Whether on stage or off, Cottrill’s music occupies a permanently logged-on space that feels instantly familiar to anyone who grew up in the blue glow of a screen: it’s sincere and open, yet preoccupied with ideas of authenticity. On diary 001’s opening track “Hello”, the elastic hook goes: “You’re just one click away… / from something real or fake”.

What Cottrill wasn’t prepared for was the extent to which she herself would become a victim of the internet’s obsession with the ‘real’. When “Pretty Girl” blew up in 2017, she found herself at the centre of a Reddit-generated whirlwind, after some sleuths figured out that her dad is Geoff Cottrill, a marketing executive who used to run Converse’s Rubber Tracks music studio programme. Geoff Cottrill has connections in the music industry, which meant that his daughter definitely had more options (and savvy advice) available to her than the average teenager who goes viral. But critics stripped agency from Cottrill by accusing her of being an “industry plant” – making the strange assumption that a middle-aged man could better engineer a viral success than a teenage girl. (Either way, Cottrill rejoinders, “There’s no way you could plan something like a viral video happening.”) The whole sexist episode carried traces of deja vu, echoing the scandal that surrounded Lana Del Rey in 2012, when it emerged she had committed the heinous crime of previously trying to make it as a musician with a different name and image.

Cottrill says the experience has made her feel tougher. She’s breezy when she explains that she’s grown a lot this year, and her skin is thicker than ever. “I’ve pretty much stopped reading what people say about me, because it’s not true,” she quips, keen to get off the subject. “I’ve spoken about it in the New York Times, I spoke about it on Beats 1; people still come at me for it. I just stopped caring. I’m really focused on my health right now; I’m focused on just bettering my life as a whole.”

Already, Cottrill’s mind is far away from that first project, and she’s deep in the excitement of creating diary 002, a record that she says carries the spirit of girl groups who ruled the world before she was born: TLC, Destiny’s Child, the Spice Girls. This time, she’s making a showcase for her voice, which until now has been muffled by layers of production – a result of both aesthetic choice, and a shyness that comes with creating your music in private. “A year ago when I was in the studio, I wouldn’t even sing in front of people!” she laughs. “They were like, ‘This is a studio – you have to get over that.’ I’m finally past that point of being scared now.”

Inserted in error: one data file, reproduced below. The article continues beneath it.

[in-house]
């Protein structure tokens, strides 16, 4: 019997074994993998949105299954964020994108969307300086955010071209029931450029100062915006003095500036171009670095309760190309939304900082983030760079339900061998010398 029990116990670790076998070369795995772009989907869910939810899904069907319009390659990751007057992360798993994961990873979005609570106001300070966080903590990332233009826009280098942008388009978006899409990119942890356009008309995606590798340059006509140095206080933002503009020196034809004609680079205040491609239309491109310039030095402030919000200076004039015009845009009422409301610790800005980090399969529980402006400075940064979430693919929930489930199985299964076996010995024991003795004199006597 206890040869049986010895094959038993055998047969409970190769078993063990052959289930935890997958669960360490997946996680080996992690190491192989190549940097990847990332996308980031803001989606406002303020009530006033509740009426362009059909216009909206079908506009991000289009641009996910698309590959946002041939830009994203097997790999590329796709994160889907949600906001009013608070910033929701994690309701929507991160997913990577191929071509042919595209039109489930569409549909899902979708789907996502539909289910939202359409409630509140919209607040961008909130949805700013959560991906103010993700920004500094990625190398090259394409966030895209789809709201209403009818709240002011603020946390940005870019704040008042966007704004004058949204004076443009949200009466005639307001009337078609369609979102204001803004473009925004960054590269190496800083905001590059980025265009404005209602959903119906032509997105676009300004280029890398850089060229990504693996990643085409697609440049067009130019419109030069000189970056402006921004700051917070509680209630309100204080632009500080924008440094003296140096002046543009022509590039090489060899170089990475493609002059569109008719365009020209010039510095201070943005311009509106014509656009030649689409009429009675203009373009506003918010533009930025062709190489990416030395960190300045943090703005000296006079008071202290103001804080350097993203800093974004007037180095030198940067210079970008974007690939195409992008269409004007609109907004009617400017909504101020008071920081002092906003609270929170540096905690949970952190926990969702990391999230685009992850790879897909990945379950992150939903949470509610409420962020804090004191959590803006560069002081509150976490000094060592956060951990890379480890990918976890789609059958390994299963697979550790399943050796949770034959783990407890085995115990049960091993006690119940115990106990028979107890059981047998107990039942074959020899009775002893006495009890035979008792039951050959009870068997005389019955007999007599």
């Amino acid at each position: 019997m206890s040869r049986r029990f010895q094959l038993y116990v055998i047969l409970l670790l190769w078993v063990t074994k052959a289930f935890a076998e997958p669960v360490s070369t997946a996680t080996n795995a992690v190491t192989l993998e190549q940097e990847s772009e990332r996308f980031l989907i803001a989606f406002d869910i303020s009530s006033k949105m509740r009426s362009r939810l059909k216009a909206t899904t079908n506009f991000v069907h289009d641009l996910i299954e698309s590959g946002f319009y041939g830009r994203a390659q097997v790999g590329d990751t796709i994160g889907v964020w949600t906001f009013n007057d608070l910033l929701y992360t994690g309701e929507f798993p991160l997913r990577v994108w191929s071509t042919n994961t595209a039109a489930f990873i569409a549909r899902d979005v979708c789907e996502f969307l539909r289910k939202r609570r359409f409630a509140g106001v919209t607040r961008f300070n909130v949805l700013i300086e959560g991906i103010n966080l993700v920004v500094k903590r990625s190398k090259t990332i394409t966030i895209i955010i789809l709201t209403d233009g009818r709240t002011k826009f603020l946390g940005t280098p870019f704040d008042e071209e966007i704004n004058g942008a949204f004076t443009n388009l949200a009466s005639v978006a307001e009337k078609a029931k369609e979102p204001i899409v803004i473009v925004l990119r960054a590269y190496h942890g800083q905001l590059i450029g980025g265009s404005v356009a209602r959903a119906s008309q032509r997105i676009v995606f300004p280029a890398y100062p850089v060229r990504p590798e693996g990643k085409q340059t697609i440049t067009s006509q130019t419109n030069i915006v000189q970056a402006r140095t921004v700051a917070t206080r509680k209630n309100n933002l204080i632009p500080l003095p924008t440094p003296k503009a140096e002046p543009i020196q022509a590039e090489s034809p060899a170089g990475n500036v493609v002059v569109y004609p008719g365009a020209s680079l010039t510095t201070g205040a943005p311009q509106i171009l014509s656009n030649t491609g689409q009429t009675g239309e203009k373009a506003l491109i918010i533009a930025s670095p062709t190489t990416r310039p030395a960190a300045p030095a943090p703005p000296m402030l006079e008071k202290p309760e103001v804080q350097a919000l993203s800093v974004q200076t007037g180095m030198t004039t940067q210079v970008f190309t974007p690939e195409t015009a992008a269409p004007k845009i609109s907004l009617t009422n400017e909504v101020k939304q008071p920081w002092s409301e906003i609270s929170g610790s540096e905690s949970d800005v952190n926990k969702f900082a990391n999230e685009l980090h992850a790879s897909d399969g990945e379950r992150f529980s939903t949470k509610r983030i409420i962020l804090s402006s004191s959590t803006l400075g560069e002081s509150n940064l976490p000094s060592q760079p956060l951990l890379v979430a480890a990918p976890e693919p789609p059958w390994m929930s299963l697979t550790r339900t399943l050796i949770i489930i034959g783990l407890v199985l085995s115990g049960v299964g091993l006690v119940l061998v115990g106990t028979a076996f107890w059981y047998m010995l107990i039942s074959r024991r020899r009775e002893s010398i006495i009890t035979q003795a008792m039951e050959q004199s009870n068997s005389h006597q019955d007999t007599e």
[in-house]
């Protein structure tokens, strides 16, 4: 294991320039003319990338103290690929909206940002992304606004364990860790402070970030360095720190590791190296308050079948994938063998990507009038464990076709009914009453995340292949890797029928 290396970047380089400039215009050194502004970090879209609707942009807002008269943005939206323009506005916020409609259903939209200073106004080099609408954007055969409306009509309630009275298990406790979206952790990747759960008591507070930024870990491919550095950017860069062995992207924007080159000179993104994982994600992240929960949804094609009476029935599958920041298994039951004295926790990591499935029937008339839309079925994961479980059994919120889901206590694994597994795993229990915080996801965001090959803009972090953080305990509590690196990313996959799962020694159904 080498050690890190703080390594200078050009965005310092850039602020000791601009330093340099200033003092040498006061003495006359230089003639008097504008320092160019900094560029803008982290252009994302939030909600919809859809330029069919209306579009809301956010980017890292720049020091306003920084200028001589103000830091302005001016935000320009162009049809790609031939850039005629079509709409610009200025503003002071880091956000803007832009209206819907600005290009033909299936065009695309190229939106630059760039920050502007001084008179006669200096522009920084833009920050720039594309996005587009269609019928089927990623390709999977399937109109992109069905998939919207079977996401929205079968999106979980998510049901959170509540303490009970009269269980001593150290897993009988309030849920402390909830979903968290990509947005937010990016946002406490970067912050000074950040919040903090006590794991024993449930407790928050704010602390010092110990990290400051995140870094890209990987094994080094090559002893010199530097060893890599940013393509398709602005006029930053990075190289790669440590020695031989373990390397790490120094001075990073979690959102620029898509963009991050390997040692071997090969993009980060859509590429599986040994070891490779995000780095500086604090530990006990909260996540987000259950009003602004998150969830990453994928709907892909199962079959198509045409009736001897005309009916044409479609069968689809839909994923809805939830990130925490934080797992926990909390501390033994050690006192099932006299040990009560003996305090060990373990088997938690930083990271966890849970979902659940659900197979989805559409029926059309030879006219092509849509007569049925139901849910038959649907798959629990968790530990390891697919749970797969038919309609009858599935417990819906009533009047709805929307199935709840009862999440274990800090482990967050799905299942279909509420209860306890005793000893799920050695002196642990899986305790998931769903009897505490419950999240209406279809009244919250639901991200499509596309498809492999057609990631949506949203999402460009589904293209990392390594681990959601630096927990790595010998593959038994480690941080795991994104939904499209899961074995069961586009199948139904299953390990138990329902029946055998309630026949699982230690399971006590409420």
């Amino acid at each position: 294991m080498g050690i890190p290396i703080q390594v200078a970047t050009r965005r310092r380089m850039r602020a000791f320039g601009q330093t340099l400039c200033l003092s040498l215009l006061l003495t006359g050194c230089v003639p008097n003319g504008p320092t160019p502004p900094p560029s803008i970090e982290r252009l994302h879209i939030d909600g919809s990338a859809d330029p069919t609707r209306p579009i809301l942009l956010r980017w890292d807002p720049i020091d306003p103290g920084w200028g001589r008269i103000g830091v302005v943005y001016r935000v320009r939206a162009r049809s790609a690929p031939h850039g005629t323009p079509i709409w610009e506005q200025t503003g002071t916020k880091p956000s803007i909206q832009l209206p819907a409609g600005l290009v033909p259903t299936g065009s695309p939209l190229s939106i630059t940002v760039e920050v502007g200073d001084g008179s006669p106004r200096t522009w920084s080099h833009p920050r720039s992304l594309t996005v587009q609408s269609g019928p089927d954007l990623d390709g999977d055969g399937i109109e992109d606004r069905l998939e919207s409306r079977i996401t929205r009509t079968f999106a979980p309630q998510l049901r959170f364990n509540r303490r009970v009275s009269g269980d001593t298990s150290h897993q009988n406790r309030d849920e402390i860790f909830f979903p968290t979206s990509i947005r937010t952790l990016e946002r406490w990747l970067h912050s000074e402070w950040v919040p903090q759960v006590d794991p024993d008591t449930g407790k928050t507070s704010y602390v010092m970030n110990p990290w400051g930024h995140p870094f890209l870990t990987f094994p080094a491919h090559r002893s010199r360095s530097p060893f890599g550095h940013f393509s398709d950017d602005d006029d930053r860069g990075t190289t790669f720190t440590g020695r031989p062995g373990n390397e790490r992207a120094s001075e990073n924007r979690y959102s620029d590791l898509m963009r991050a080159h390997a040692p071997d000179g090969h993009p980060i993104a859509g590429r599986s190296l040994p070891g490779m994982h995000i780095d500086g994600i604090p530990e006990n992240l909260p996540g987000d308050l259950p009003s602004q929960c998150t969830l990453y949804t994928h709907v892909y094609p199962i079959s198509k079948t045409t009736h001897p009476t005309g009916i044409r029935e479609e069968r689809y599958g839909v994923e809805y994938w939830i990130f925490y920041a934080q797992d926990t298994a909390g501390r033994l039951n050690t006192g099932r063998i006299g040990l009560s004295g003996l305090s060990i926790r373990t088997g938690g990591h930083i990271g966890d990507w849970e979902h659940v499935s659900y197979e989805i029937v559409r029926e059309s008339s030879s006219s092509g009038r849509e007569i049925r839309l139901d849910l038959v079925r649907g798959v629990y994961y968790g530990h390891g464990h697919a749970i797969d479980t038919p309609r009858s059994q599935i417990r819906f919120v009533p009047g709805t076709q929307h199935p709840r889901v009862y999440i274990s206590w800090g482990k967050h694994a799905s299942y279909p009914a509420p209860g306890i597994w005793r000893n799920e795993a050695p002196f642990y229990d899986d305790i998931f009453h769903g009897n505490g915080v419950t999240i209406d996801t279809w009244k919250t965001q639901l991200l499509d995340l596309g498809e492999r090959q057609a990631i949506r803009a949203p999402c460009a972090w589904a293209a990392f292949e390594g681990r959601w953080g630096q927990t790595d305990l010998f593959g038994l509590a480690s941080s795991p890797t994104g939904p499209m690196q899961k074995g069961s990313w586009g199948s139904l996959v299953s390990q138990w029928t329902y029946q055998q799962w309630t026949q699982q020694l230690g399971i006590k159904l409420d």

“It’s crazy that me doing that for myself had an impact on someone else. I never thought I’d have that authority” — Clairo

While Cottrill has reaped the benefits of creating an online fantasy, some of her sweetest moments have been the result of radical honesty. In May, she came out to her Twitter followers in the most 2018 way ever – with a tweet that no non-Clairo fan, or person over the age of 30, would understand: “B.O.M.D. (‘Boy of my Dreams’) is also G.O.M.D. for ur information”. (During our chat, Cottrill is undecided on labels, but describes herself as “not entirely straight”.)

 “After “Pretty Girl”, I was reluctant to talk about my personal life, because I just felt like everyone knew so much, so why would I give them more?” Cottrill recalls. But after the heartwarming response to her ‘coming out’ tweet – she received scores of messages from girls who were empowered to come out themselves – she lost her cagey attitude. “It’s crazy that me doing that for myself had an impact on someone else. I never thought I’d have that authority. So I think that’s why I feel it’s time for me to get real about my arthritis.”

As she prepares for this new era, Cottrill has done what many young people have done in 2018, and deleted all her Instagram posts. For Generation Z, there’s no bigger allure than a clean digital slate, and that’s exactly what Cottrill wants for diary 002. “I’m way less focused on the internet, and way less focused on what people are saying online,” she says. “I’m focused on what’s happening in my life, for real. So I was like, ‘Why not just delete all my posts?’ I wasn’t even thinking about other people, it was just me. I wanted to do that for myself.” 

Hair Lauren Palmer-Smith at Lowe & Co, make-up Natasha Severino at Forward Artists using Sisley Paris, photography assistant Mark Underwood, styling assistants Rika Nurrahmah, Manuel Parra, production Henri Collective

Clairo’s diary 002 EP is out next year